Hoffmann-LaRoche, Inc., the makers of Accutane, will appeal a multimillion dollar jury verdict awarded to a man who said his irritable bowel disease was caused by the medication. Aside for the financial considerations, physicians are concerned that the case will make it more difficult for suitable patients to use a very valuable medication.
An Atlantic City, N.J., jury awarded Andrew McCarrell, 36, $119,000 for past medical expenses and $2.5 million in compensatory damages to cover future medical costs and pain and suffering. The jury did not assess punitive damages.
The McCarrell verdict is the first in a case linking Accutane (isotretinoin) to inflammatory bowel disorder (IBD) rather than to more highly publicized side effects such as suicidal behavior and birth defects, says David R. Buchanan, one of Mr. McCarrell's attorneys. Three more trials are scheduled this year, in Florida and Illinois, involving Accutane and IBD. Some 400 U.S. lawsuits have been filed involving the drug, which has been on the market since 1982.
"Our issue in this trial is ensuring that people get the appropriate warnings about Accutane and all of its potential side effects," Mr. Buchanan tells Dermatology Times. "I'm sure (Roche) will appeal the verdict, and I think the verdict is highly likely to be upheld."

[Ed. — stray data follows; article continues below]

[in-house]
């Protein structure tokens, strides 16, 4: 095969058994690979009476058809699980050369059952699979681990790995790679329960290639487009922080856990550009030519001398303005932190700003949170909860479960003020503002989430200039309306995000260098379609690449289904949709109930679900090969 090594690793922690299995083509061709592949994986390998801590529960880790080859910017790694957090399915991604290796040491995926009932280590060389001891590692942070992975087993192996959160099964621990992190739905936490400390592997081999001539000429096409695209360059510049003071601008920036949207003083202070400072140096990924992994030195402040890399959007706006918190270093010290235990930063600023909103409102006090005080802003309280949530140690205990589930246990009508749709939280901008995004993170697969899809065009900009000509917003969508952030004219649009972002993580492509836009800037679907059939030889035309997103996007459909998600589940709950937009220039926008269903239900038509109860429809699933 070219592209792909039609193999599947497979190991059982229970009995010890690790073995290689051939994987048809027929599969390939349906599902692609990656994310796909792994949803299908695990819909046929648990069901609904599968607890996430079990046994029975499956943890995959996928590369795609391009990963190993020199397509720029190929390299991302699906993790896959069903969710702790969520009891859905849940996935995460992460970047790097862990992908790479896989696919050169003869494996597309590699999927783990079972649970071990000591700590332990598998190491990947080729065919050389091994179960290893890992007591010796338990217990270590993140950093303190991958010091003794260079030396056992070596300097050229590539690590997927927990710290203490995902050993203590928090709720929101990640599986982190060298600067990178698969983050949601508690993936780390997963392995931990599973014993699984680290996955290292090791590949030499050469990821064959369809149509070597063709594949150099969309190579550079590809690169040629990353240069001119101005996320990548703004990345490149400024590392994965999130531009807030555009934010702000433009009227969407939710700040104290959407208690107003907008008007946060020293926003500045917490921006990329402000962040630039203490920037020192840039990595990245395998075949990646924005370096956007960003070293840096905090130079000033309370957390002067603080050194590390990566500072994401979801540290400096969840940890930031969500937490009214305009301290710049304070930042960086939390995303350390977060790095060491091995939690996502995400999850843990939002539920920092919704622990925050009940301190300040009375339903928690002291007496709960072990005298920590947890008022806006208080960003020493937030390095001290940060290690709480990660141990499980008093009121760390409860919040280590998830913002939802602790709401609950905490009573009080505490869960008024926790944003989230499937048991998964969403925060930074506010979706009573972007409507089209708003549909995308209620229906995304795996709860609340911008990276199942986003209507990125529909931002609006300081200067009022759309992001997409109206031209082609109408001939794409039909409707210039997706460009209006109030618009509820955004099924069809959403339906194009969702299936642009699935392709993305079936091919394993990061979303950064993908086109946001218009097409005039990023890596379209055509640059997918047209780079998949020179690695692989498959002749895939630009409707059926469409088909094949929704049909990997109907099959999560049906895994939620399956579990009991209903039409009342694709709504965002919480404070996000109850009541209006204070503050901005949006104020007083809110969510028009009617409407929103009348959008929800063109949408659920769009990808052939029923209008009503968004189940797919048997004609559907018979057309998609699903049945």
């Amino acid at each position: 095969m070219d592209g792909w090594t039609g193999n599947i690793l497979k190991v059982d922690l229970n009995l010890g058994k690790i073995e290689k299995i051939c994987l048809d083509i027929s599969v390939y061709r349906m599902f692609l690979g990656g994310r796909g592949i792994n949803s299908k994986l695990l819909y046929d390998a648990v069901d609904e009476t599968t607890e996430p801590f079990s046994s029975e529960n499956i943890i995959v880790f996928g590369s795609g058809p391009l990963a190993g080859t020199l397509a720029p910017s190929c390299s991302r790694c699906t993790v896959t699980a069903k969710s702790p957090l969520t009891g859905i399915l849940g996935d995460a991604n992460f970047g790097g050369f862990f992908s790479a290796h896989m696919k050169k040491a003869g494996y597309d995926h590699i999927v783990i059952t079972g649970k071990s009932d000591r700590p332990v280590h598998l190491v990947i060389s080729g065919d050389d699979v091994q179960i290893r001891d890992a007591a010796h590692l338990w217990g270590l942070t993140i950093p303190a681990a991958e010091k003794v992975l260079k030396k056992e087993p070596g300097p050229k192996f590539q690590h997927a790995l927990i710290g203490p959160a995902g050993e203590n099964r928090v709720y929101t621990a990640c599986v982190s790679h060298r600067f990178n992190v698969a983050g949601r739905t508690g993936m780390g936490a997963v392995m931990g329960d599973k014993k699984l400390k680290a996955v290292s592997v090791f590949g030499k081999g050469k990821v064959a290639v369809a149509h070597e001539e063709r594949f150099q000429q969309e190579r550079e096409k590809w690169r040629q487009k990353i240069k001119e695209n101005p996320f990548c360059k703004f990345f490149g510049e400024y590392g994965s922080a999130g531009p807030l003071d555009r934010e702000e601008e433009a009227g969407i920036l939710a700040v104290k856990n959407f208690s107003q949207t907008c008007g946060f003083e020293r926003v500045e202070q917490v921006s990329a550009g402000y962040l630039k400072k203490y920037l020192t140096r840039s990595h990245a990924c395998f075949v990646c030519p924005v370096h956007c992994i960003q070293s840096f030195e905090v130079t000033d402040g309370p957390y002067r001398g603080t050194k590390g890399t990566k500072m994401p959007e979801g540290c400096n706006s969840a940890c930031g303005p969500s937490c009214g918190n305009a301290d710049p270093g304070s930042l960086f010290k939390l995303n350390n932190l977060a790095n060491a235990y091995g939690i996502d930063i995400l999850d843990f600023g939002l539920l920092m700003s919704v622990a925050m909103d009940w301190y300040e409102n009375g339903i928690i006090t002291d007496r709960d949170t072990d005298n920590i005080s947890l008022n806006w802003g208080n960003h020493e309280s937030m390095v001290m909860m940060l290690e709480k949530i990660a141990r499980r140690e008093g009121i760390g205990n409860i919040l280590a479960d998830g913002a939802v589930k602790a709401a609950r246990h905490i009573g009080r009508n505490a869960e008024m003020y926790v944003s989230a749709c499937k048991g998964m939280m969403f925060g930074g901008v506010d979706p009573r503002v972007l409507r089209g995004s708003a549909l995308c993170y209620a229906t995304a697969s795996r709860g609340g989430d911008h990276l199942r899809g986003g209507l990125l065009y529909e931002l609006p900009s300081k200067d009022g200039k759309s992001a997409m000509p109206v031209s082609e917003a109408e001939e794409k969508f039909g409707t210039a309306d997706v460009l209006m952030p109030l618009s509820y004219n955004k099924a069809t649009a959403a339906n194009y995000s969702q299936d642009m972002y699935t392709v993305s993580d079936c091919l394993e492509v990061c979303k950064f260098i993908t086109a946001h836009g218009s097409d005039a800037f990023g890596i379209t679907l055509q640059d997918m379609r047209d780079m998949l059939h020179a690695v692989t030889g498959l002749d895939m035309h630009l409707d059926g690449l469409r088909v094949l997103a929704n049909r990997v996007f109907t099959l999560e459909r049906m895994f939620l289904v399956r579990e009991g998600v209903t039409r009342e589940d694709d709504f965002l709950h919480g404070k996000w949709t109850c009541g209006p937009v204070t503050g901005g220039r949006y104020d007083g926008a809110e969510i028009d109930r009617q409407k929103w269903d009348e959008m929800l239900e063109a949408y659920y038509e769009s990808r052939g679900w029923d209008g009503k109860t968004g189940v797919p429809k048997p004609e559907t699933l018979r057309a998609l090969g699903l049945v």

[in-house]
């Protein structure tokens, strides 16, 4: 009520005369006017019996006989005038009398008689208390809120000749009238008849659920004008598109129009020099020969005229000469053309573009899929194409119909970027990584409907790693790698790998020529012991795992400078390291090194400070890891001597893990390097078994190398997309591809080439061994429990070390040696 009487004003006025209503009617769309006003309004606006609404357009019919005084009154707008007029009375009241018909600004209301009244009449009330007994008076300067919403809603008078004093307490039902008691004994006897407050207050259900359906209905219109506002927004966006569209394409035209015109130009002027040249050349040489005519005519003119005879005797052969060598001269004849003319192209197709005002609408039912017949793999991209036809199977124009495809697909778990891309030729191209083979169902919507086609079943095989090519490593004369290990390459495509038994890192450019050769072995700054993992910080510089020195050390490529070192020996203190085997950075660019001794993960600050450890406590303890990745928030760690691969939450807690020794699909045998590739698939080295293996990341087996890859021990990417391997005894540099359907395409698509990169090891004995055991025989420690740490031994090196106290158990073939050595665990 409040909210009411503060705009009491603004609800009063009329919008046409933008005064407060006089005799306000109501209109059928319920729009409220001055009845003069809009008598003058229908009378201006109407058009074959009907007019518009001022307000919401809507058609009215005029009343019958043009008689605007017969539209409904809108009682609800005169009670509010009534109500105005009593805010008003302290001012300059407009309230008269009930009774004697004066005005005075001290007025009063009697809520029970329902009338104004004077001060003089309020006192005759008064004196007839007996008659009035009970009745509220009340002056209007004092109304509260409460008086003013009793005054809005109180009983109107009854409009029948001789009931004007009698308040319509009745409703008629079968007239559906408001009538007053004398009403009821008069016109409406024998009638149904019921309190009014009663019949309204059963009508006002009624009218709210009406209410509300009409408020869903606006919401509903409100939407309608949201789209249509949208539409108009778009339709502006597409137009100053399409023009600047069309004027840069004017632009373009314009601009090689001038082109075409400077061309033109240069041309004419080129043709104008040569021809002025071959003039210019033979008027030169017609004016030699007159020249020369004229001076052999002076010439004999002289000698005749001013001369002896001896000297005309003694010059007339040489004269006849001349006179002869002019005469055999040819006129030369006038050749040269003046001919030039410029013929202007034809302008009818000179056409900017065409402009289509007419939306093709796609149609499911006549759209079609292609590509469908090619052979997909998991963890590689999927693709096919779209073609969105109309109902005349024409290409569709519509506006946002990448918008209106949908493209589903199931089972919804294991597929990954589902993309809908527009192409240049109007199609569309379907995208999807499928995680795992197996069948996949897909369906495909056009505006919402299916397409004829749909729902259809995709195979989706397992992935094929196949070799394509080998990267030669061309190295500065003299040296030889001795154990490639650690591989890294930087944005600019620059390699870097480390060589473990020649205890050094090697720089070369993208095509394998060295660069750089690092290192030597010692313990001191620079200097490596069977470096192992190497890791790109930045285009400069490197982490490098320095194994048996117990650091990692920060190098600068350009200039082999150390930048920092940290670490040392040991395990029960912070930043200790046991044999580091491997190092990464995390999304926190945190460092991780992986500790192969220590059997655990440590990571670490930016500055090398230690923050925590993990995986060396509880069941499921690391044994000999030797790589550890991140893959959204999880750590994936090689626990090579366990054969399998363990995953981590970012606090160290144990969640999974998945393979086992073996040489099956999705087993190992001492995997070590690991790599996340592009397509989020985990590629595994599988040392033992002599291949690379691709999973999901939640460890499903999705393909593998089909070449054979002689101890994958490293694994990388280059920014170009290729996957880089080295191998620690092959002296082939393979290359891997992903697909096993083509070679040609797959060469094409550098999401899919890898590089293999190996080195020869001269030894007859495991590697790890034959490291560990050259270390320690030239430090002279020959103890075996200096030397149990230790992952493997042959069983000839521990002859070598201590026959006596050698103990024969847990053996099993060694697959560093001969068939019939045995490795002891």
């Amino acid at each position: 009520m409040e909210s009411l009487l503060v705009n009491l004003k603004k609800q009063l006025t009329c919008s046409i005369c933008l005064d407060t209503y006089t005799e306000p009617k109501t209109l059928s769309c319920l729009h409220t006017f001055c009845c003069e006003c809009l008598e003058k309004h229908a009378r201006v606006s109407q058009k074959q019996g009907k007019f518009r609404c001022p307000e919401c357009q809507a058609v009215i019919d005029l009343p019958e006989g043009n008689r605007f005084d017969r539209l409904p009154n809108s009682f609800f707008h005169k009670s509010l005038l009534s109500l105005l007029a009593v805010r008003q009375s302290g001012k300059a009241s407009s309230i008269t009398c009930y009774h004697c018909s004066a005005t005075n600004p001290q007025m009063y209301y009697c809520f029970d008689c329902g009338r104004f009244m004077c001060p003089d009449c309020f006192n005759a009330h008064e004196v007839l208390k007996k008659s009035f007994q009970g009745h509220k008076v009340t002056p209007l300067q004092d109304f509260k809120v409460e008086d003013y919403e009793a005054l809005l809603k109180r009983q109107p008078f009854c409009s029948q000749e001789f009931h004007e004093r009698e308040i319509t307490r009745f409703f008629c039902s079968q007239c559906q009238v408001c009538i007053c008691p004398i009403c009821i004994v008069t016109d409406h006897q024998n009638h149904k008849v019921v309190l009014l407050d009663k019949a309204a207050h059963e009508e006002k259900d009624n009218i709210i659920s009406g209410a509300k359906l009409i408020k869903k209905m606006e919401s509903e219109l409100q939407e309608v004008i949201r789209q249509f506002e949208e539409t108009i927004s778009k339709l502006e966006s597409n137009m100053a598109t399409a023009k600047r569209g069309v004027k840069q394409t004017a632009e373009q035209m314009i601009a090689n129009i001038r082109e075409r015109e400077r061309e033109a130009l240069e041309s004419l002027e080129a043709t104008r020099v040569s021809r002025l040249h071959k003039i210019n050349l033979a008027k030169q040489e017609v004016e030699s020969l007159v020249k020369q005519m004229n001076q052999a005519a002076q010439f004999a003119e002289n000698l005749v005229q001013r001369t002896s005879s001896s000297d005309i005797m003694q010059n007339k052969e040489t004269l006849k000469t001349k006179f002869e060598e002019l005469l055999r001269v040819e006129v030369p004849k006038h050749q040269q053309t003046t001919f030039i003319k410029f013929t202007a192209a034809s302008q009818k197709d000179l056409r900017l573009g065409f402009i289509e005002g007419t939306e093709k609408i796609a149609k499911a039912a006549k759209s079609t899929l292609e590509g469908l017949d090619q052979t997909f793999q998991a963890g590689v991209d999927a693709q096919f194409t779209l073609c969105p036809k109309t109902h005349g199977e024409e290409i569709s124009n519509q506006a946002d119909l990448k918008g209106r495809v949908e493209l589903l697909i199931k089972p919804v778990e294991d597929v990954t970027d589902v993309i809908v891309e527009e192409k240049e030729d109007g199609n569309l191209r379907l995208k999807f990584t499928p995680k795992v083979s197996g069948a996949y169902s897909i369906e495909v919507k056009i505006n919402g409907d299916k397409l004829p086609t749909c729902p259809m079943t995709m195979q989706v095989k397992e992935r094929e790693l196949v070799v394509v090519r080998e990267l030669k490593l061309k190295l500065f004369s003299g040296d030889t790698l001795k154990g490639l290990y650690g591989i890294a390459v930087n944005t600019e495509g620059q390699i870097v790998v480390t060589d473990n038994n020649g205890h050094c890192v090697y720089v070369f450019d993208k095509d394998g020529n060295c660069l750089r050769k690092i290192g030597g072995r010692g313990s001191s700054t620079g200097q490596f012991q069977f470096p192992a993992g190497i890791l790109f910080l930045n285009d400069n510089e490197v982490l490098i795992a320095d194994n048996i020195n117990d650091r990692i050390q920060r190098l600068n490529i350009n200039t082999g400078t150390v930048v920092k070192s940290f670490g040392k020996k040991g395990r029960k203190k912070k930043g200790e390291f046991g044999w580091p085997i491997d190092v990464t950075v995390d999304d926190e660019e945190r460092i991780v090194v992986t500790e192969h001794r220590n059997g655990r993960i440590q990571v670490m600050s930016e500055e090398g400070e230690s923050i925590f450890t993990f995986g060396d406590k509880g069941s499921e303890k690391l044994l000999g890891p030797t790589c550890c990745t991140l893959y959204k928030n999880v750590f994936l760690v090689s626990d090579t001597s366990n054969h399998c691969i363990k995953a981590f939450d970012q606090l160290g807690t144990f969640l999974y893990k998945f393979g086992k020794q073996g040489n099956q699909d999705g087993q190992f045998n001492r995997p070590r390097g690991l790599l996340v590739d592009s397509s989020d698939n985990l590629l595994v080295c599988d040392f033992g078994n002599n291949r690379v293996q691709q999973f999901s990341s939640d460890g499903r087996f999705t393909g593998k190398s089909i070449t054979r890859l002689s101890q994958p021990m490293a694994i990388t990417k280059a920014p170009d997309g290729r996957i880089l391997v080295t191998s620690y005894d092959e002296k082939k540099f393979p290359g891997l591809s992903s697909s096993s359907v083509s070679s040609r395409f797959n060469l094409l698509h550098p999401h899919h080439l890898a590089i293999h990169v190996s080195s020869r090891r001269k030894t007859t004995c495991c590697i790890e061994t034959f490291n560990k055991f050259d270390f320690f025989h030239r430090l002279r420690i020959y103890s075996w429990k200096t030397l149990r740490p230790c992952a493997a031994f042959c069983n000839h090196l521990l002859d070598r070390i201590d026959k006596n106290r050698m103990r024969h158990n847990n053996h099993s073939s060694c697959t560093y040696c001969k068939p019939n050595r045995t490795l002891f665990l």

"Roche is disappointed in the outcome of the McCarrell case, but the company believes it has significant grounds for appeal and will pursue them," says Shelley Rosenstock, executive director of public affairs for Roche.
"Notwithstanding the verdict, the cause of inflammatory bowel disease remains unknown, and there is no reliable scientific evidence that Accutane causes inflammatory bowel disease. While we cannot comment on any overall impact on the company (as a result of the verdict), we believe we will be successful on an appeal."
Ms. Rosenstock says that Roche "is pleased that the jury also found no liability for Roche" under the New Jersey Consumer Fraud Act.
"We are also pleased that, after hearing all the evidence, the court concluded that there was insufficient evidence to allow the jury to consider any punitive damage award," she says.
Ms. Rosenstock adds that Accutane labeling has contained a warning about IBD for more than 20 years.
"Accutane has been prescribed worldwide for more than 13 million patients," she says. "After 25 years, Accutane is still the only medicine that is effective for severe cystic acne that has not responded to other treatments."
Many dermatologists would agree. Joel Schlessinger, M.D., president of the American Society of Cosmetic Dermatology & Aesthetic Surgery (ASCDAS) and director of Skin Specialists P.C., Omaha, Neb., says he was "amazed" at the verdict in the New Jersey trial.
"It shocks and saddens me to see that this drug that has helped so many people with severe acne is being implicated in this (IBD) condition that can happen at any time to any individual," he says. "Accutane is used over a relatively long period of time -five months, typically - and people can suffer coincidental conditions such as depression or bowel disorders, and, as we see here, it becomes fair game for trial lawyers."
Dr. Schlessinger says the Accutane situation reminds him of the ban and eventual reinstatement of silicone breast implants.